October 23 thru October 30
Life at the Ranch
We left Albuquerque and headed to southeastern New Mexico to spend some time at THE RANCH. The ranch is an RV cooperative where people hold long term leases on their sites. If you are a member of Escapees you can stay there at really reasonable rates. We did. It was a bit overwhelming at first because you are out in the middle of a cactus pasture in a free range state. To keep the cattle and other livestock out of the 15 acre RV park, you have to go over a cattle guard to enter the property. The rest of the property is surrounded by hot wire so watch out where you are walking the dog or you could get zapped! Not only was that overwhelming, but when we arrived, even before we got out of the motor home, 10 people converged in front of Esperanza. One went to the flag pole and began ringing a bell. G and I looked at each other with large question marks in our eyes. We exited the RV and were immediately swept up into a series of hugs. You see we had arrived just prior to happy hour and there were a lot of people on hand to give us our welcoming hugs (it’s an Escapees thing). Anyway, we finally got to our site and then hurried over for happy hour with the rest of the residents. They even sing “Happy Trails” to those who are leaving. I swear I have never met a more social group of RVers. You could not walk around the park without someone welcoming you. The people who lease the lots have put the cutest little buildings on them. One of the ladies showed us hers—she had an office and sewing center room; her husband had a miniature man cave with bar. It was all in a 10 foot by 8 foot building.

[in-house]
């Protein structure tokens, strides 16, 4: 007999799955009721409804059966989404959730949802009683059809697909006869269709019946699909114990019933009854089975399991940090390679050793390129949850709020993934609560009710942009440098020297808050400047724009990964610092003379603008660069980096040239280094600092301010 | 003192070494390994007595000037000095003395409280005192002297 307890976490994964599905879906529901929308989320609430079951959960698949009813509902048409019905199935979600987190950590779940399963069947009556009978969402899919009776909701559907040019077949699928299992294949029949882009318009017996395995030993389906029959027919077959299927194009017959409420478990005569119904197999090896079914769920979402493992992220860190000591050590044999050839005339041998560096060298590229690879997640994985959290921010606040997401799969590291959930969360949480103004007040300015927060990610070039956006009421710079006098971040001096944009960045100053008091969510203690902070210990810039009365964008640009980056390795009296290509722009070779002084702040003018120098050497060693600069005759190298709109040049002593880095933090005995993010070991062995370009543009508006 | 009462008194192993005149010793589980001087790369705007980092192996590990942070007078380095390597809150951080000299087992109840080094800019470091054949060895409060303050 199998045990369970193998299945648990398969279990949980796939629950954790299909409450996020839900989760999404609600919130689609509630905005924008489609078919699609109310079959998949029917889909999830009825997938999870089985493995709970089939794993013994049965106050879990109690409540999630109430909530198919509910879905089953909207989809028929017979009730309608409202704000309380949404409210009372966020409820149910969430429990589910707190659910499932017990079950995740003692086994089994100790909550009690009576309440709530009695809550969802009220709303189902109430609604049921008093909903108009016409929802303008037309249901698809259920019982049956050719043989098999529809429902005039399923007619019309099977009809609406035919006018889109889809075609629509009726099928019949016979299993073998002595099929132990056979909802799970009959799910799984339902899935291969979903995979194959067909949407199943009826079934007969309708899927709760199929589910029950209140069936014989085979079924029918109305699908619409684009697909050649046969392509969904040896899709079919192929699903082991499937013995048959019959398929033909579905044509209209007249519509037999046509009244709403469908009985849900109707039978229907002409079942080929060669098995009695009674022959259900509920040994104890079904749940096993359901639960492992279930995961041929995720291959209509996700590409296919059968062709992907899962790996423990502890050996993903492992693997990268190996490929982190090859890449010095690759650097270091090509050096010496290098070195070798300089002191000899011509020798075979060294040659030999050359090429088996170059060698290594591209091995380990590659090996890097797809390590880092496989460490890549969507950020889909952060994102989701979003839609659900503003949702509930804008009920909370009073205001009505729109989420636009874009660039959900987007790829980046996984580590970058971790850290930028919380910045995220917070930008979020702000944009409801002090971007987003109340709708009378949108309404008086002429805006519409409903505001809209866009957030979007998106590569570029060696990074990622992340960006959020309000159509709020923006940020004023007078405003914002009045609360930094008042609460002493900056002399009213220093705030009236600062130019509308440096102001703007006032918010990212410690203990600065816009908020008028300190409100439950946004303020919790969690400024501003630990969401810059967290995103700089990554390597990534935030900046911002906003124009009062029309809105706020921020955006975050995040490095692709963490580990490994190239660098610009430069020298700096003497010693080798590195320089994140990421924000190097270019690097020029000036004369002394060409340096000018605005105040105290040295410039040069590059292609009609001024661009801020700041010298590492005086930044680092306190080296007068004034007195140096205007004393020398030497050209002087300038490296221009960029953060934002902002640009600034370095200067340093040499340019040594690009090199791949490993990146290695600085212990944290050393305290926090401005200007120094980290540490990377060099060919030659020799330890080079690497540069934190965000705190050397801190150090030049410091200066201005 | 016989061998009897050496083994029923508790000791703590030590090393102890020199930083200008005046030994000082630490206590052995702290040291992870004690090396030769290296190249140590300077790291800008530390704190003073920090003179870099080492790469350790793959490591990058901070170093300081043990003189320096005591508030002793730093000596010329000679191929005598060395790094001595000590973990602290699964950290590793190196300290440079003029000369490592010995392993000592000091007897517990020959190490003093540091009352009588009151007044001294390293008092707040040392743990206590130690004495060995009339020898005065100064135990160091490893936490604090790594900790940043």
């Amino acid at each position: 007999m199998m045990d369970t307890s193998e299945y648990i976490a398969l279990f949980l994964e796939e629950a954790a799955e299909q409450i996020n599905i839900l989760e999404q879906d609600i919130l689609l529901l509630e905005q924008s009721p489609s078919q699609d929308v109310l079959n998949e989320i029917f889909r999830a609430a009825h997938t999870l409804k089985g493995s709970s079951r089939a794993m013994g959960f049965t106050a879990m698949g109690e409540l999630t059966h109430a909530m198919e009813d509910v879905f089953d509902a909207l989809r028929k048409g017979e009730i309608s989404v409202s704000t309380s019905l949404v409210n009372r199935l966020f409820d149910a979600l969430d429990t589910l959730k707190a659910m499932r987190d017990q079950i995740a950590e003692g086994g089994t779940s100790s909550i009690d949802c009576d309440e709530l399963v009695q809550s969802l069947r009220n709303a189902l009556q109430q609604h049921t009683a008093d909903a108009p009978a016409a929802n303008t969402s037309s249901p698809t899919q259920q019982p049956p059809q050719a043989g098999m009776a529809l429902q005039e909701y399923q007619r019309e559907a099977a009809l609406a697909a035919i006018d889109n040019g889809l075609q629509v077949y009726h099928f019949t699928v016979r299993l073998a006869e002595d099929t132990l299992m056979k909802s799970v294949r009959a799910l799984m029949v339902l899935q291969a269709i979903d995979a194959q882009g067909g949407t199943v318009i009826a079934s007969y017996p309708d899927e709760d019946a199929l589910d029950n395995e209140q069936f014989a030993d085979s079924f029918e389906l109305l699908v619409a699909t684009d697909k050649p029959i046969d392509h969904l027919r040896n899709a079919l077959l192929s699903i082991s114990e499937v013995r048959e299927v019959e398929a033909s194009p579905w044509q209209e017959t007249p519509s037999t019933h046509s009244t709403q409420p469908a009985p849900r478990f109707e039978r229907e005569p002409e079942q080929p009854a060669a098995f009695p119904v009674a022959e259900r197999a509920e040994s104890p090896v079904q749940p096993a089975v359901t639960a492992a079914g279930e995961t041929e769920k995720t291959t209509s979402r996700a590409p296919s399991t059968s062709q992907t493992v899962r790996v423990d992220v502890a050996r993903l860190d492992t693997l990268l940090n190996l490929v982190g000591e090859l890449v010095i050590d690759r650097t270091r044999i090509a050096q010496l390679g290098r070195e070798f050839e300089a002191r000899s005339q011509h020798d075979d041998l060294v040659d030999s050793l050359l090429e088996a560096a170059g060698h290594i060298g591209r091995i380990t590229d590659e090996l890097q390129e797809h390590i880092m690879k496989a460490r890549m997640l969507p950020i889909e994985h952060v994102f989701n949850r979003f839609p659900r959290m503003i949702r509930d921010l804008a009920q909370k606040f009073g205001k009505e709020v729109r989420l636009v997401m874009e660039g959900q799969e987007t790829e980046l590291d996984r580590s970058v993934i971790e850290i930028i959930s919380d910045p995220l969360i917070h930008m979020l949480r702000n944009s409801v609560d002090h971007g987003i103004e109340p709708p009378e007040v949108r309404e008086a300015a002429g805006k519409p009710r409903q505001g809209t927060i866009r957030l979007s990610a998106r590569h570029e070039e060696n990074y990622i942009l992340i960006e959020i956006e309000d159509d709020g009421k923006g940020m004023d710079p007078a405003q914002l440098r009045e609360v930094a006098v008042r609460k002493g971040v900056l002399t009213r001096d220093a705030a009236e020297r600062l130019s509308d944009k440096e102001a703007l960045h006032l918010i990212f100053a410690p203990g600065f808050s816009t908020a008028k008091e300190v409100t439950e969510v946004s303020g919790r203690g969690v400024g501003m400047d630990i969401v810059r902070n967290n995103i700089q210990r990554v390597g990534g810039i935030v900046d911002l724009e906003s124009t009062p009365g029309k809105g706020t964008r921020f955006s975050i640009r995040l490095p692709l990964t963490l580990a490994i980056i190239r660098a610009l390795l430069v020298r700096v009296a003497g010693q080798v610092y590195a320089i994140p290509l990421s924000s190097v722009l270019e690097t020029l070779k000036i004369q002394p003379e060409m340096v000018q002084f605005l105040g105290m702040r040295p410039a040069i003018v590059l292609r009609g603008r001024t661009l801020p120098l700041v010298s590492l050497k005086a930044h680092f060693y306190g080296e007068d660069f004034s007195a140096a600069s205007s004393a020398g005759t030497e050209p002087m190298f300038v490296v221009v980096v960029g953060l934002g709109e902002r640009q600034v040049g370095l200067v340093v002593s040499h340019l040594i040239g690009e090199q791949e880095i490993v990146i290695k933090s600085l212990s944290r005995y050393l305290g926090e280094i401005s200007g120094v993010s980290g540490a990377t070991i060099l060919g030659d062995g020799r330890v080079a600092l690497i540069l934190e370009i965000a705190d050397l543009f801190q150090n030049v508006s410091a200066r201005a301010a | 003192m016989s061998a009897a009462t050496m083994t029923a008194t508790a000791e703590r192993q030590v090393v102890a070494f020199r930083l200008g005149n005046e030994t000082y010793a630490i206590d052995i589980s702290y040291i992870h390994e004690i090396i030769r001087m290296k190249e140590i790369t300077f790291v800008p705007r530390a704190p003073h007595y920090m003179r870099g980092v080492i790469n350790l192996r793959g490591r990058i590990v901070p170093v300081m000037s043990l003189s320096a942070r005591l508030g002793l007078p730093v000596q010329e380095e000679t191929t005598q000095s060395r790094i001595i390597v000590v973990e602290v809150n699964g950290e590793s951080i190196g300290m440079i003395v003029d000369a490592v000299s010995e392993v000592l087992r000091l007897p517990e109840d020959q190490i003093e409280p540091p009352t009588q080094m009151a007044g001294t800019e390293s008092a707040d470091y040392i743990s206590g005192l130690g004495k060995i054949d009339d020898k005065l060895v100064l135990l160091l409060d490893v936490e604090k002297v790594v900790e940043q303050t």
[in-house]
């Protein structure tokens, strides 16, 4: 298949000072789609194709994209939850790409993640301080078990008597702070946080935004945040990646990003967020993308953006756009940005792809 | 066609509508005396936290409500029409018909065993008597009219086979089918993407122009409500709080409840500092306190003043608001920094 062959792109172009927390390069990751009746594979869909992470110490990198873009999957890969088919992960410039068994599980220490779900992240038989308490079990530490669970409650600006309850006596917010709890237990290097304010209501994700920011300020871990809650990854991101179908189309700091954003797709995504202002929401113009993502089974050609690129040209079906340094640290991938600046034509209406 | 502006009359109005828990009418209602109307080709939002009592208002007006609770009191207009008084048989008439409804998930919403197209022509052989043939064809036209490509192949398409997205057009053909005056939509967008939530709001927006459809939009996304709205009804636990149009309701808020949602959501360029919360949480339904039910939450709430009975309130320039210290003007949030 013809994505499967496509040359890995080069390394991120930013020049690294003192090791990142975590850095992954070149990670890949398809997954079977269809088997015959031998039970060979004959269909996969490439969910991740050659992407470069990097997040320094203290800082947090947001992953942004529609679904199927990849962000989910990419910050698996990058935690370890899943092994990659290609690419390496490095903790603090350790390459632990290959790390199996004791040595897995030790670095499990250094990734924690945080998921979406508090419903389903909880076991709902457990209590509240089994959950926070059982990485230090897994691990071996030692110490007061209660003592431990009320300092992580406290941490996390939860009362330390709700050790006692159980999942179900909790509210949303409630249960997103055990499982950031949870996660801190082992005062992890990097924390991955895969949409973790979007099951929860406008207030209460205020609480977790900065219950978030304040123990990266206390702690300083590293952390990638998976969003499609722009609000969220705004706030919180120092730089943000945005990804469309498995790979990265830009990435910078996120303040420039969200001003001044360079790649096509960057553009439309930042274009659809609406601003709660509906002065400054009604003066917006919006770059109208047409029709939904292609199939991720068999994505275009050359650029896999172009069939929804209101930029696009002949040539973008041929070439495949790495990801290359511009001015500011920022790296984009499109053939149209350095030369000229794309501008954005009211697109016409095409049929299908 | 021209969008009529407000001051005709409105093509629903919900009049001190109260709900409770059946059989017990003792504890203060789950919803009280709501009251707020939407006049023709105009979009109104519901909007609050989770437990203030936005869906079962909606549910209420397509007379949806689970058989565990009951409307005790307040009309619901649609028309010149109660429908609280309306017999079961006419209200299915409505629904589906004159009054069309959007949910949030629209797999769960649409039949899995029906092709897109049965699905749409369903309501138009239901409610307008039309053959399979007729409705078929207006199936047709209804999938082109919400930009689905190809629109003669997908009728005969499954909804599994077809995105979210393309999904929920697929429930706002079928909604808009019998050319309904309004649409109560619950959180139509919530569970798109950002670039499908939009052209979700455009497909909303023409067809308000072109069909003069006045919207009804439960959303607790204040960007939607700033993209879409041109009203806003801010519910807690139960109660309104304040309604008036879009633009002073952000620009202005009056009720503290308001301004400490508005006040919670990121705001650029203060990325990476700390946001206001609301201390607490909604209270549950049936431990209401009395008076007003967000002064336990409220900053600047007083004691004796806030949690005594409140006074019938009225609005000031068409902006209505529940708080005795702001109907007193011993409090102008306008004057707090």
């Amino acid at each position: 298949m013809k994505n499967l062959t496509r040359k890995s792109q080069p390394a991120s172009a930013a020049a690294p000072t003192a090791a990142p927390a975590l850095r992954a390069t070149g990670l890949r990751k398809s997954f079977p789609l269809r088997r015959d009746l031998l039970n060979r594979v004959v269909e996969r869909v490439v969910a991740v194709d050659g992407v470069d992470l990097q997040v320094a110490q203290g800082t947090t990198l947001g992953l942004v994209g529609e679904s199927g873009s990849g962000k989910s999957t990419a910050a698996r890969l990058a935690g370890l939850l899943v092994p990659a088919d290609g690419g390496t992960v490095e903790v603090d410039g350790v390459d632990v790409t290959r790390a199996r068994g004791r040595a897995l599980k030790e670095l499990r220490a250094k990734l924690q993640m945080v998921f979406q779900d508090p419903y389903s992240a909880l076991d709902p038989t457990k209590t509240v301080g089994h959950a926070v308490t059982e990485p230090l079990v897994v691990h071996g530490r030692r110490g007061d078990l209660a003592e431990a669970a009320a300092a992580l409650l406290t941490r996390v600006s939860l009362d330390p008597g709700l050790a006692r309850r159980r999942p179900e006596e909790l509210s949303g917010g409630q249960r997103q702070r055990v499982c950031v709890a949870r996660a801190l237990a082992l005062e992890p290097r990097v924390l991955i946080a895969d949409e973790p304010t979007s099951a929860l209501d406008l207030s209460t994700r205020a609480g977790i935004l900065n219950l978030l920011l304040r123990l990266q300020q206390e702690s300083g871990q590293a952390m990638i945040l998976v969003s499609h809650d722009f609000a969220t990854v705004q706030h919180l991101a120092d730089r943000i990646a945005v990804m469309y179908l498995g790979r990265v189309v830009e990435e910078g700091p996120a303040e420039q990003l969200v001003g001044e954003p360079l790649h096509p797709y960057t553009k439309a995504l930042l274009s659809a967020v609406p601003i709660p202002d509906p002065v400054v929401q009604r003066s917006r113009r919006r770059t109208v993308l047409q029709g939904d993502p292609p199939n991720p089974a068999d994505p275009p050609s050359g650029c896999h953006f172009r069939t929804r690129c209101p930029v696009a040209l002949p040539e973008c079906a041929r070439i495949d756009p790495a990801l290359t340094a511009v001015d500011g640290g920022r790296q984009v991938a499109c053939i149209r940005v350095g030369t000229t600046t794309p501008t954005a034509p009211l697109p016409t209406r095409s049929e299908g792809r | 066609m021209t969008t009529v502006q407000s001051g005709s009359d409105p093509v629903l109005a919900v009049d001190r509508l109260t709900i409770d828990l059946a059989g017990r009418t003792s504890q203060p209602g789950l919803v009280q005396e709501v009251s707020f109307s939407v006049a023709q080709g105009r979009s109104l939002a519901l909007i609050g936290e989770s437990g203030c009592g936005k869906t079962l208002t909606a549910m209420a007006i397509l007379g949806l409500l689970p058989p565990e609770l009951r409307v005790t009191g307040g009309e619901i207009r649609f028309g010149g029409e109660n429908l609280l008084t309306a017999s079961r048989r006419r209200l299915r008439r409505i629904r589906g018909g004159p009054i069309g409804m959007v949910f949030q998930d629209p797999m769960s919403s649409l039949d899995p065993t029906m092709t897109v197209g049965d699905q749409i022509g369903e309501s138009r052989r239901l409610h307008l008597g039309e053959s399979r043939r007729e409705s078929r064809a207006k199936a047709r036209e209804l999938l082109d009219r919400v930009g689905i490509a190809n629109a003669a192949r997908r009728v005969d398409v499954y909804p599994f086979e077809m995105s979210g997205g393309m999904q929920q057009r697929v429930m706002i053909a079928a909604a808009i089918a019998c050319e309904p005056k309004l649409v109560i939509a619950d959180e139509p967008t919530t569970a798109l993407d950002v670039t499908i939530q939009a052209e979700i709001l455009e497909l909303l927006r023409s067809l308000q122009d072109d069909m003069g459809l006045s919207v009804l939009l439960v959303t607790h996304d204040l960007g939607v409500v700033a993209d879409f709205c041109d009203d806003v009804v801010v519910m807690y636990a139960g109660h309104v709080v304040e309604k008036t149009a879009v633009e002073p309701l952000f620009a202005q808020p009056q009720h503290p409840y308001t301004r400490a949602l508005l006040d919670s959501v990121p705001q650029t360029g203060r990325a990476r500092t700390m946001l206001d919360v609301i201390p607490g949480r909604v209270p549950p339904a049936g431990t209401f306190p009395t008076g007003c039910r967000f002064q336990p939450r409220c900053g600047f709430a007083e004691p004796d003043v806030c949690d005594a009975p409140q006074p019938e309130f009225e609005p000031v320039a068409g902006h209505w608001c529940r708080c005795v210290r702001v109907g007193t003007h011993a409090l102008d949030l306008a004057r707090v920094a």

The Ranch is located 30 minutes from Carlsbad, NM, 30 minutes from Roswell, NM, and 10 minutes from Artesia. We went to church in Artesia and had our date night at the Italian restaurant there. Of course, we had to go to Roswell as G is a firm believer in alien forces. As you can see from the picture, he made a new friend there.
Best of all was Carlsbad Caverns. We were able to go on a hike with a ranger to one of the lower caverns. It involved rappelling and scooting around tight spaces plus a lot of slippery ground. We saw several fossilized remains of bats as well as the traditional cave formations. We wore gloves and helmets with lights just like modern day spelunkers.